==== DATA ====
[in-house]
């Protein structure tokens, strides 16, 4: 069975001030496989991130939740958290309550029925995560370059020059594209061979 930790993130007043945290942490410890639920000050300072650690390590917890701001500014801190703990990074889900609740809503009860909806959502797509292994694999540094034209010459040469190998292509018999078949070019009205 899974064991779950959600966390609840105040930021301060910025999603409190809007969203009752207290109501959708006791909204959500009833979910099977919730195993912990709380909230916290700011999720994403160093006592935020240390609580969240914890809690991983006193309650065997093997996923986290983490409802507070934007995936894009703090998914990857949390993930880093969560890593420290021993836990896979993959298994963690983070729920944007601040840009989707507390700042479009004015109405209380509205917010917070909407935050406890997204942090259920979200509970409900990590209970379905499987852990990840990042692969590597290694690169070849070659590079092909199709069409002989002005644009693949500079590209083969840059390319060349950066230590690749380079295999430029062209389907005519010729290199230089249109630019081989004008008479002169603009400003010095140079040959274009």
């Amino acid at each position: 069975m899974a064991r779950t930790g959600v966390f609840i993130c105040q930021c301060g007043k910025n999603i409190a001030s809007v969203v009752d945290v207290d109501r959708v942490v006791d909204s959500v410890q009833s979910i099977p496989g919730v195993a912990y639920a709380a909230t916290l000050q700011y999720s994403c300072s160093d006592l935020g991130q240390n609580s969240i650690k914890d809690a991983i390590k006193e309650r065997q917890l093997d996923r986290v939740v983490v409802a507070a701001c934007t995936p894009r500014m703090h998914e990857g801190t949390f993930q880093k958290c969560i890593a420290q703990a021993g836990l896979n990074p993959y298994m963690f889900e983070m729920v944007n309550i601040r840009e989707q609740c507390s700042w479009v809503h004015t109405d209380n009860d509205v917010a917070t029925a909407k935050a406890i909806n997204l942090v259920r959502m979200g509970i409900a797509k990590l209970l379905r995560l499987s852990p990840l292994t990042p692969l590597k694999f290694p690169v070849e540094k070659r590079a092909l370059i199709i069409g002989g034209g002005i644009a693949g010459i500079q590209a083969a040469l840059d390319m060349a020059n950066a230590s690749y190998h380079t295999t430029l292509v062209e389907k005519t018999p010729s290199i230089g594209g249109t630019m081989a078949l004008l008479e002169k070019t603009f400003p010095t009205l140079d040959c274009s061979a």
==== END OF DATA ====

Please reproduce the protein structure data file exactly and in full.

[in-house]
């Protein structure tokens, strides 16, 4: 069975001030496989991130939740958290309550029925995560370059020059594209061979 930790993130007043945290942490410890639920000050300072650690390590917890701001500014801190703990990074889900609740809503009860909806959502797509292994694999540094034209010459040469190998292509018999078949070019009205 899974064991779950959600966390609840105040930021301060910025999603409190809007969203009752207290109501959708006791909204959500009833979910099977919730195993912990709380909230916290700011999720994403160093006592935020240390609580969240914890809690991983006193309650065997093997996923986290983490409802507070934007995936894009703090998914990857949390993930880093969560890593420290021993836990896979993959298994963690983070729920944007601040840009989707507390700042479009004015109405209380509205917010917070909407935050406890997204942090259920979200509970409900990590209970379905499987852990990840990042692969590597290694690169070849070659590079092909199709069409002989002005644009693949500079590209083969840059390319060349950066230590690749380079295999430029062209389907005519010729290199230089249109630019081989004008008479002169603009400003010095140079040959274009």
């Amino acid at each position: 069975m899974a064991r779950t930790g959600v966390f609840i993130c105040q930021c301060g007043k910025n999603i409190a001030s809007v969203v009752d945290v207290d109501r959708v942490v006791d909204s959500v410890q009833s979910i099977p496989g919730v195993a912990y639920a709380a909230t916290l000050q700011y999720s994403c300072s160093d006592l935020g991130q240390n609580s969240i650690k914890d809690a991983i390590k006193e309650r065997q917890l093997d996923r986290v939740v983490v409802a507070a701001c934007t995936p894009r500014m703090h998914e990857g801190t949390f993930q880093k958290c969560i890593a420290q703990a021993g836990l896979n990074p993959y298994m963690f889900e983070m729920v944007n309550i601040r840009e989707q609740c507390s700042w479009v809503h004015t109405d209380n009860d509205v917010a917070t029925a909407k935050a406890i909806n997204l942090v259920r959502m979200g509970i409900a797509k990590l209970l379905r995560l499987s852990p990840l292994t990042p692969l590597k694999f290694p690169v070849e540094k070659r590079a092909l370059i199709i069409g002989g034209g002005i644009a693949g010459i500079q590209a083969a040469l840059d390319m060349a020059n950066a230590s690749y190998h380079t295999t430029l292509v062209e389907k005519t018999p010729s290199i230089g594209g249109t630019m081989a078949l004008l008479e002169k070019t603009f400003p010095t009205l140079d040959c274009s061979a």